- The Washington Times - Thursday, May 16, 2002

BALTIMORE Trainer Bob Baffert has become the Dr. Evil of the Triple Crown, and the "Austin Powers" fanatic doesn't like it one bit, baby.
So what if Baffert bought War Emblem less than one month before winning the Kentucky Derby? It was a $1million risk on a long shot that wouldn't have even been entered under the former owner. The white-haired trainer "Baffertized" the jet-black colt, changed jockeys with a new Derby strategy and downplayed his chances to let War Emblem gain an early unchallenged edge.
"A lot of people don't feel it's the fair way to come to the Derby, but this is how I make my living," Baffert said of the April purchase. "Everybody wants to see somebody different win, but I want to win it every year. It's like a football coach not wanting to win the Super Bowl every year. If he doesn't you don't want that guy.
"I was buying a horse that was 20-1 [in the Derby], not 1-2. We could have run up the track and look like dummies. This game will make smart people look like dummies. We've bought horses before that didn't work out."
War Emblem is the 3-1 second choice in Saturday's 127th Preakness Stakes. There are still detractors over the colt's worthiness, but Baffert has clearly enhanced War Emblem with his own system of workouts and feed. Baffert is using more leisurely workouts in an attempt to change War Emblem's sprint instincts so he can last over the long classic distances.
The quick study of War Emblem's habits could be Baffert's finest training effort. He spent a year developing past Derby-Preakness winners Silver Charm (1997) and Real Quiet (1998), and Preakness-Belmont Stakes champion Point Given (2001).
"This horse was a project," Baffert said. "I didn't know what I thought, but when they turned for home [in the Derby] it seemed like I had him all my life. Now he's part of the family. He's blooming."
But the Derby success brought an immediate backlash. Baffert's lounge act sometimes wears thin and is taken personally by competitors. Baffert has traded barbs with trainers D.Wayne Lukas and Nick Zito in the past. But no long-term strain remains when opponents figure out Baffert is just joking.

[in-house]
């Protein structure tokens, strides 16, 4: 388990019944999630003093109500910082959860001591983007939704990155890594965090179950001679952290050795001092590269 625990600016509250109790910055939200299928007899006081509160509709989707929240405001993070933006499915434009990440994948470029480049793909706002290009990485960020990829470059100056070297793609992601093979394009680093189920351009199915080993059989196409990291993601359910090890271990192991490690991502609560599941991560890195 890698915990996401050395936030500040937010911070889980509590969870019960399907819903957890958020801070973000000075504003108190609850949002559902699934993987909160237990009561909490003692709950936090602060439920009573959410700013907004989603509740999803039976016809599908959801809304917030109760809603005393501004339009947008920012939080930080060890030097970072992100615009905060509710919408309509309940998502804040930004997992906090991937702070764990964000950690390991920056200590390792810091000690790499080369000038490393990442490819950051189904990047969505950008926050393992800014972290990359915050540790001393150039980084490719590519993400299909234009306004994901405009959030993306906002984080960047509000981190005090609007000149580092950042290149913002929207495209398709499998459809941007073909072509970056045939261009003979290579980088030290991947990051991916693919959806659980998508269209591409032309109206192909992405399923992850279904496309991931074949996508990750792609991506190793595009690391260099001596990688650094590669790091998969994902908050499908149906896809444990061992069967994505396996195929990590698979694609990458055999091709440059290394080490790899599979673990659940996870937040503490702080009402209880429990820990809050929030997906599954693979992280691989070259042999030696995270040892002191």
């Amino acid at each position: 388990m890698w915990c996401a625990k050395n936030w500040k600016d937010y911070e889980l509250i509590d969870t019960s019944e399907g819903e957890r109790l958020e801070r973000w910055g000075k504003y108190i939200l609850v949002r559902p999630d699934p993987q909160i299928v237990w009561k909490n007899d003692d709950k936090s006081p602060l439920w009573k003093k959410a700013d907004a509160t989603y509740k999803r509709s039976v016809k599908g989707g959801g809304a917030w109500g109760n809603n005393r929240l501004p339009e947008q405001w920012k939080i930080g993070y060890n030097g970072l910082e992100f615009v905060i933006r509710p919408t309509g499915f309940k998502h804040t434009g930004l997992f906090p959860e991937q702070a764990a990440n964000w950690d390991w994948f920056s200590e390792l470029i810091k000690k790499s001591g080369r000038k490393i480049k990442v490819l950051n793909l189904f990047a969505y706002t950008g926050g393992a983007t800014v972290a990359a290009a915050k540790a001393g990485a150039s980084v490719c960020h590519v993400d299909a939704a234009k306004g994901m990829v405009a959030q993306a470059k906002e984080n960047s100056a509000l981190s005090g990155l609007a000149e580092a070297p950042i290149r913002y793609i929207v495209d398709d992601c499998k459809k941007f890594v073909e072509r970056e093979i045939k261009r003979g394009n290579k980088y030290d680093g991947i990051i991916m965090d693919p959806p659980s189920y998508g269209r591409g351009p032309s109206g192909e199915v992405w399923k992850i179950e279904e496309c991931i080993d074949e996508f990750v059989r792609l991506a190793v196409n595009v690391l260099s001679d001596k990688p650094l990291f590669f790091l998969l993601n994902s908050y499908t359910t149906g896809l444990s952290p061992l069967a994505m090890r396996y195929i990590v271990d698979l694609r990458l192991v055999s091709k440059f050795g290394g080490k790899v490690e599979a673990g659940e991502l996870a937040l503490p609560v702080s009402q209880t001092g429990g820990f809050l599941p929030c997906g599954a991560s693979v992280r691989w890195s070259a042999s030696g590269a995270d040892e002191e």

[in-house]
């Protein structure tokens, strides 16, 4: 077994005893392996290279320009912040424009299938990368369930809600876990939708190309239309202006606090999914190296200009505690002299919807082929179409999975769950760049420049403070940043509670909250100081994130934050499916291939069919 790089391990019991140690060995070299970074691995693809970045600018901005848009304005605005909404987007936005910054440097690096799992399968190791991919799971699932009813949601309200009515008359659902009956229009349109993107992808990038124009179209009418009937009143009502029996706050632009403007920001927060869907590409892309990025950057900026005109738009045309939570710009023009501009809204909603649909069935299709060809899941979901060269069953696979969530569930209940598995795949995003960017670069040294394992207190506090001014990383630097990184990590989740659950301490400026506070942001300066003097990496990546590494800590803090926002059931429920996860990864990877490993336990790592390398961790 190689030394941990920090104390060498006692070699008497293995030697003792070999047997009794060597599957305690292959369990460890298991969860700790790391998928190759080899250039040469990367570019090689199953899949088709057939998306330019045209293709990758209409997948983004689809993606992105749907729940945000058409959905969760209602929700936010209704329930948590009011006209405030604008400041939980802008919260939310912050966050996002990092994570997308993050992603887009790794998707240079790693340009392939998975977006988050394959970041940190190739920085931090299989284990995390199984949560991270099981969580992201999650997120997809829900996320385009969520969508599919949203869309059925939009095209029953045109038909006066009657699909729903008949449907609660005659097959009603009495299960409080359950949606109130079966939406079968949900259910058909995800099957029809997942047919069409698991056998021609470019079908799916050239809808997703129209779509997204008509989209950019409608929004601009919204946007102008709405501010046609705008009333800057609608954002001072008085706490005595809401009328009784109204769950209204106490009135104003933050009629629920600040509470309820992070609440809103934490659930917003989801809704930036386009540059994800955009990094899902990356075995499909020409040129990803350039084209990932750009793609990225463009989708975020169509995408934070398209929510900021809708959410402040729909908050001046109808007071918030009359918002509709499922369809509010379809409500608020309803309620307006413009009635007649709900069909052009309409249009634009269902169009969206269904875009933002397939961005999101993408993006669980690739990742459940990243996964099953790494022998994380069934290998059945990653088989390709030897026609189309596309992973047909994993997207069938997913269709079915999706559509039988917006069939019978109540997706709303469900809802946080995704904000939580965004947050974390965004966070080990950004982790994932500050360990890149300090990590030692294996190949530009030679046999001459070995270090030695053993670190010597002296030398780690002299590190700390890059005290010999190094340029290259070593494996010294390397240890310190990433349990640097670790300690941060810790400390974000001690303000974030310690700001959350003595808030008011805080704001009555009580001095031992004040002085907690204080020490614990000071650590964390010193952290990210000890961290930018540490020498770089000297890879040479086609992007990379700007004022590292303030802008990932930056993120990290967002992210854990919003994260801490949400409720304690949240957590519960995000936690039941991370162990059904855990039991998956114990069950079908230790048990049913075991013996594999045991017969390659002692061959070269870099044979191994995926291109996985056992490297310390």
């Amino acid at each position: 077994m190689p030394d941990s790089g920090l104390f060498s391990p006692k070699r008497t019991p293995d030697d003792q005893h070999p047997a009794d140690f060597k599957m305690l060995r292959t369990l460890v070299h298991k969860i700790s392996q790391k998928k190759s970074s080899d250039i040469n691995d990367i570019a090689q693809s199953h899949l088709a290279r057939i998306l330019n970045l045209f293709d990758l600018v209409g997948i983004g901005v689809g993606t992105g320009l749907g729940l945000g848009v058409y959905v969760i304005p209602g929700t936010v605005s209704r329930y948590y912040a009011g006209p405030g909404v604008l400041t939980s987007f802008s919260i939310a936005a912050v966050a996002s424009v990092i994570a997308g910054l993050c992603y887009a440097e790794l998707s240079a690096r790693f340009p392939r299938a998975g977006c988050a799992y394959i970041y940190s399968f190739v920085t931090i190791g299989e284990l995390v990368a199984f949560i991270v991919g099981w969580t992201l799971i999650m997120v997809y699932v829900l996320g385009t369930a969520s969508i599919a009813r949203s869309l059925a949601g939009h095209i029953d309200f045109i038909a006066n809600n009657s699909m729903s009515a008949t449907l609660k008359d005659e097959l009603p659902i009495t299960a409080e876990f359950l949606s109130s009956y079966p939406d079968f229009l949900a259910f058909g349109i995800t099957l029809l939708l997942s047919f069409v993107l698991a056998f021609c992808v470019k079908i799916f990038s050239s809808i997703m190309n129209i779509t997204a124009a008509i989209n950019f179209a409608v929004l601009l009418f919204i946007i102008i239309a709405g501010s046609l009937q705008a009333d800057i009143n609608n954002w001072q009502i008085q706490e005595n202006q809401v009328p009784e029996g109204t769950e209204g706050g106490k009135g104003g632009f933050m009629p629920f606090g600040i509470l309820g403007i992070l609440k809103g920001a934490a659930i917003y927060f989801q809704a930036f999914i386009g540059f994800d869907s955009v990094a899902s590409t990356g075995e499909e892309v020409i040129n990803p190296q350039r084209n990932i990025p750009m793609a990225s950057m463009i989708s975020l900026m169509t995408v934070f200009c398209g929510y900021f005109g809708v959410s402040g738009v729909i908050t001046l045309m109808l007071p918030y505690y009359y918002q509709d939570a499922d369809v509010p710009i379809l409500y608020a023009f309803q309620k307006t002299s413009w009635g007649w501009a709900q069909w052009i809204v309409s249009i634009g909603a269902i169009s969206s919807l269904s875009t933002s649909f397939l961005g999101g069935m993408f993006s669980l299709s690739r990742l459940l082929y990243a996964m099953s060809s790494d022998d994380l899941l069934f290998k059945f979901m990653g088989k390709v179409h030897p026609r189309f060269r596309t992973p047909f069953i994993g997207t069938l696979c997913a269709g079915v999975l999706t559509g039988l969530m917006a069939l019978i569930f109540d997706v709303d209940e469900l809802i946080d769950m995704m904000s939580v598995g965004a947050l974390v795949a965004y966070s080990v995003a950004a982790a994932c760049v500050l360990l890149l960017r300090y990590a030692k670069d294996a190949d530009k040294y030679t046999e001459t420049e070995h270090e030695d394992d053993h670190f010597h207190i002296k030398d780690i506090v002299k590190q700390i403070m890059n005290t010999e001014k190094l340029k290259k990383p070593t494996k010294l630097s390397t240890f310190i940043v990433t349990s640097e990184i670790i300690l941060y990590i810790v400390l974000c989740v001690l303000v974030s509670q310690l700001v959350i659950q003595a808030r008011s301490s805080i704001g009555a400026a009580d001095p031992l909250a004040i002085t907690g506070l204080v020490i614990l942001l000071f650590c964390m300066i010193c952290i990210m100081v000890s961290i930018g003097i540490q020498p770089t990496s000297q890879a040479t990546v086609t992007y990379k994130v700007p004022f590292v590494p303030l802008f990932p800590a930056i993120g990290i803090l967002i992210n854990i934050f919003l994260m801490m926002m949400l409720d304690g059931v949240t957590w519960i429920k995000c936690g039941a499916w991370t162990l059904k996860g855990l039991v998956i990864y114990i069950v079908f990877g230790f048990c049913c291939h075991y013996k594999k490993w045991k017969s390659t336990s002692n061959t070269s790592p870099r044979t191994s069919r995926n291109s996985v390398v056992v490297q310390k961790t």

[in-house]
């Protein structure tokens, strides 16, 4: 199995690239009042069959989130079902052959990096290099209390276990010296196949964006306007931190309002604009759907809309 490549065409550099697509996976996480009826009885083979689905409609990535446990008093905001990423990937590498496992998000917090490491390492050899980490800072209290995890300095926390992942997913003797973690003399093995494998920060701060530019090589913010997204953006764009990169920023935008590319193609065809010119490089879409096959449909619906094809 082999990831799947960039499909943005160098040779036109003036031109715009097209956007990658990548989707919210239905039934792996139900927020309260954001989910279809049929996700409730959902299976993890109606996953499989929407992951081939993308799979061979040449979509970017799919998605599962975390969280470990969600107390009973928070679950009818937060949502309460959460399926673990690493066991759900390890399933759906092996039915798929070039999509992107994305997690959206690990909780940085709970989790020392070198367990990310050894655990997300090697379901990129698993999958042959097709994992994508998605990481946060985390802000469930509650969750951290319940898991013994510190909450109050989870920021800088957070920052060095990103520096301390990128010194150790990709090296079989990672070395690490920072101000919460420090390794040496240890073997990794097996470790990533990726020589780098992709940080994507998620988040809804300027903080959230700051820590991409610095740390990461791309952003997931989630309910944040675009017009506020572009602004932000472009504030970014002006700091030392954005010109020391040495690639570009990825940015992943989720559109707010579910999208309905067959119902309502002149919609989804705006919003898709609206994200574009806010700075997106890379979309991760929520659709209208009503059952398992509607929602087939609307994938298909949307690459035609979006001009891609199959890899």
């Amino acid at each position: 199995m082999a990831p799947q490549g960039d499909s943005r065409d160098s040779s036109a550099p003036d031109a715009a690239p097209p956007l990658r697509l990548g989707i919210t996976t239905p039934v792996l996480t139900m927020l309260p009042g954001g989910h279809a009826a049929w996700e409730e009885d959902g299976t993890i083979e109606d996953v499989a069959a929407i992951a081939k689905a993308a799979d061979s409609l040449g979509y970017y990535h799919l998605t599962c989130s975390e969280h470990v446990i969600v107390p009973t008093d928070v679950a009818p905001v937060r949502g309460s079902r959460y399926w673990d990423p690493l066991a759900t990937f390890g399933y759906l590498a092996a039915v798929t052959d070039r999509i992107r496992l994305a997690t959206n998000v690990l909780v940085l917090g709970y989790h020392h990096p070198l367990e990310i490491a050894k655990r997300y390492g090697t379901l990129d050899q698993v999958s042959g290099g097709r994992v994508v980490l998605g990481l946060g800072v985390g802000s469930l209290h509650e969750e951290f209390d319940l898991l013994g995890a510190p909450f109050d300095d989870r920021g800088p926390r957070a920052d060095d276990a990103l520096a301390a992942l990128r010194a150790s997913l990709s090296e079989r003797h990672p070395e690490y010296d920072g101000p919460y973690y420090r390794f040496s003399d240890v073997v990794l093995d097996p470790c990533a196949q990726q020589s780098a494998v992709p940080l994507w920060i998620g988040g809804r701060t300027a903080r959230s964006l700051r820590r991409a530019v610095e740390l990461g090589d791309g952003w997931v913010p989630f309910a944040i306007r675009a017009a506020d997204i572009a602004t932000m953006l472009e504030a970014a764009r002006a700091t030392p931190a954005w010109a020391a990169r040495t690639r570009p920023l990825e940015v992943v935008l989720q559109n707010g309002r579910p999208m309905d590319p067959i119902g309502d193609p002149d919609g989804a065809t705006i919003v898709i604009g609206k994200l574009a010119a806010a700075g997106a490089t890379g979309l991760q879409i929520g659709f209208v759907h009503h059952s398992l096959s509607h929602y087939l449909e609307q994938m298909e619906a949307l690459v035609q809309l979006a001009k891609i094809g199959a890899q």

"When Grindstone won [the 1996 Derby] and the press was on Lukas' case, he was taking things personally. At the time, Wayne was very defensive about a lot of things about him," Baffert said. "We get along fine now. We're competitors. We're both quarterhorse boys, we do things different. We say what we think. That doesn't always agree with a lot of people. I think Wayne is good for the game. We try to have fun with it and we get ridiculed for it."
Baffert wondered if he would even make the Derby when his string of 3-year-old colts steadily declined. He was just another mid-level trainer in California before finishing a close second in the 1996 Derby. Silver Charm gave Baffert national credibility and Real Quiet proved he wasn't a fluke. Point Given kept Baffert among the elite.
But four years had passed since he smelled the roses and Baffert's luster was dulling. Even Baffert wondered if his Derby fever was subsiding.
"I thought I had lost the feeling," he said. "I thought maybe I wouldn't win the Derby again. [War Emblem] brought all those feelings back."
Baffert seemed energized about returning to Pimlico yesterday. He considers the middle leg of the Triple Crown the easiest part given the enormous pressures of the Derby and potential Triple Crown championship in the Belmont.
"I just think about the excitement of having the Derby winner and going for the Preakness," Baffert said. "My parents have always wanted to go to the Preakness and they'll be there. It's less hassles in the Preakness, I mean really less hassles. It goes smooth, everybody's really relaxed. The Derby's intense, but you get to Baltimore and it's a more relaxed atmosphere. People have fun.''

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